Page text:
There isn't really a "regular" path to any job in the film industry. Yes, there is the camera department ladder, and that is one path, but some DPs come straight out of grad school to be DPs. Tom Stern came out of SC grad school and was a gaffer for 10 years before DPing (gaffing for Conrad Hall, among others, which must've been really amazing).

Most of the folks I know who AC or Gaff also shoot on the side (though not all, some just want to AC, which is also great); I like hiring ambitious crew people, who pay bills ACing but shoot little things between big gigs, and I like showing them stuff, so shooting stuff and crewing aren't incompatible. Most DPs I know are happy to pass along knowledge to an AC where there is a slow moment on set, and most are proud when their former ACs go on to become DPs. Crewing helps build the network of people that might hire you on your way to the top, and it's also a great way to learn.

And it's fun. James Muro still occaisionally operates steadicam, I believe, even after his fantastic cinematography work on OPEN RANGE and other films, and I have to believe it's at least partially because he enjoys it.

3. In terms of film schools...I really want to get out and explore the world, and would love to study cinematography in another country...any idea of film schools abroad where I wouldn't have to have prior knowledge of the language. (I pick up fast and would love to learn new languages, but I want to be able to apply now)

Graduate school is at least partially about building a network; wherever you go to graduate school is probably where you are going to work, at least for a few years after school, I would say if you want to be a hollywood DP, LA or New York are probably your best bets (or even just LA). That said, the fun thing about being a DP is you get to travel a bunch.

My fear is that in a few months when I graduate, I will feel stuck.

Working in movies, I never feel stuck. Sometimes I'm worried about booking the next job, but it's rare I feel stuck. Maybe sometimes on a job out of the country that goes south I feel a little stranded (knowing that I'm on the hook for my own flight home if I quit, even though the work conditions are miserable), but stuck? Naw, this is too much fun.

I know you all felt this before....any suggestions?

All the time. A low level of panic/fear is what makes this job/lifestyle so great. It's always fresh and new, and that is bound to be a little bit scary sometimes, because you're frequently being challenged to do things you haven't done before. You'll get used to the fear, with time, and start to love it.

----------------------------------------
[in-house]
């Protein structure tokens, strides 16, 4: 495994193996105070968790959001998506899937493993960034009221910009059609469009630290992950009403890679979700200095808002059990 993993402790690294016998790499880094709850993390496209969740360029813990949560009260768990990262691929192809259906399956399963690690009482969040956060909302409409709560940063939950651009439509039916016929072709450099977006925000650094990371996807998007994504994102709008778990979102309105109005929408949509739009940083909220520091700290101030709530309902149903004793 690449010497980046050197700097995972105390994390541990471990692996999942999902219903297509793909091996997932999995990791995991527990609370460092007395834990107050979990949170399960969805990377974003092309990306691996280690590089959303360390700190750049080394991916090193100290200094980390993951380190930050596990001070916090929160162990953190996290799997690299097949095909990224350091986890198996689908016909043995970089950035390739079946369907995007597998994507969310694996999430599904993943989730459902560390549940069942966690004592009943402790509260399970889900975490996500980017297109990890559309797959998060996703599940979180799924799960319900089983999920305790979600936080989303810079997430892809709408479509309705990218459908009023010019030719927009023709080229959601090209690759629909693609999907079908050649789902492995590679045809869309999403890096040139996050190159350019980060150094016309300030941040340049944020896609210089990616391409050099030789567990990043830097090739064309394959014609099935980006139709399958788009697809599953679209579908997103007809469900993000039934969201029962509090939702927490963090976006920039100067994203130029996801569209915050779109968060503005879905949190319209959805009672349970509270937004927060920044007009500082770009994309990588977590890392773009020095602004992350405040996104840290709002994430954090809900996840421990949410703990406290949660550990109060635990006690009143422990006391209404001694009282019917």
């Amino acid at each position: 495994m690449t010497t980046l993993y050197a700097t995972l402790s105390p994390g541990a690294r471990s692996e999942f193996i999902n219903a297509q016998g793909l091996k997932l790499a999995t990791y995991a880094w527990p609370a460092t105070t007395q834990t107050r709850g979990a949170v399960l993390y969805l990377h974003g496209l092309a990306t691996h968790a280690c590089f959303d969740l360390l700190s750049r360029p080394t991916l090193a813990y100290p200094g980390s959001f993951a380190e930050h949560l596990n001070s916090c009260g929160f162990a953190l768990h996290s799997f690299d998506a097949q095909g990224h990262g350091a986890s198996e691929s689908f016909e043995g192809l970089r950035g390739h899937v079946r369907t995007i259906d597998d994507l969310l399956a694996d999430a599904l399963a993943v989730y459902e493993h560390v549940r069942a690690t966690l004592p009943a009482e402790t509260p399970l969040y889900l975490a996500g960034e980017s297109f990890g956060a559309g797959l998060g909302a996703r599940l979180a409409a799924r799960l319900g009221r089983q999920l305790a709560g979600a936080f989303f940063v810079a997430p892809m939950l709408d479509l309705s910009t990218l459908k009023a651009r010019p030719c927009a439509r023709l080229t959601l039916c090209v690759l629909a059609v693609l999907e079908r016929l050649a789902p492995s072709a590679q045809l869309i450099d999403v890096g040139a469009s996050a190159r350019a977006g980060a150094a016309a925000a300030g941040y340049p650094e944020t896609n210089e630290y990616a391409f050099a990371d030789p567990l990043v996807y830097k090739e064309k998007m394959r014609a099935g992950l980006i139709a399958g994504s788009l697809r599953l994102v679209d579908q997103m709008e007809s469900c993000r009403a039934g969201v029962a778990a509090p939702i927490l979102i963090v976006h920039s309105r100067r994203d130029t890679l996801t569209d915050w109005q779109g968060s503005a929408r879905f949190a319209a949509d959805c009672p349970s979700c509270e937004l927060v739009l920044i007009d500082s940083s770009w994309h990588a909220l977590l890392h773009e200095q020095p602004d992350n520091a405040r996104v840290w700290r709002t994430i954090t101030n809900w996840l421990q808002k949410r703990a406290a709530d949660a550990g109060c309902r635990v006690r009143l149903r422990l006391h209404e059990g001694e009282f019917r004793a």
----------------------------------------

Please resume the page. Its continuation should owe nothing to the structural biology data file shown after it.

Now I get nervous when I don't have the fear; have I started to phone it in, I wonder? Am I playing it too safe with my choices?

Hope some of this helps.
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#3 Adrian Sierkowski

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Posted 22 December 2008 - 12:07 AM

to put it simply, to be a DP, one day you just say you're a DP. And then you have to prove it somehow. It's all on you as to whether or not you become a DP and any way to it which works and makes sense to you is a valid one.
That being said, stick close to the production hubs. I'm here in Philadelphia and often it feels like a vast wasteland. Other times I'll have a good month and not worry so much!
You will spend the rest of your life- hopefully- learning in this profession, and experimenting, and having the highest highs, and the lowest lows. When you graduate, see what the world offers. Grad school won't go anywhere, you know? Film shoots are always crewing. Inside you know what will work for you better than any of us on here can figure. And don't be scared, failing in film isn't about not succeeding-- rather it's about not getting up again after you've been knocked on your ass.
Keep good friends too-- they'll help you when life comes rolling through.
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Media Blackout - Custom Cables and AKS

Rig Wheels Passport

Aerial Filmworks

Visual Products

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Opal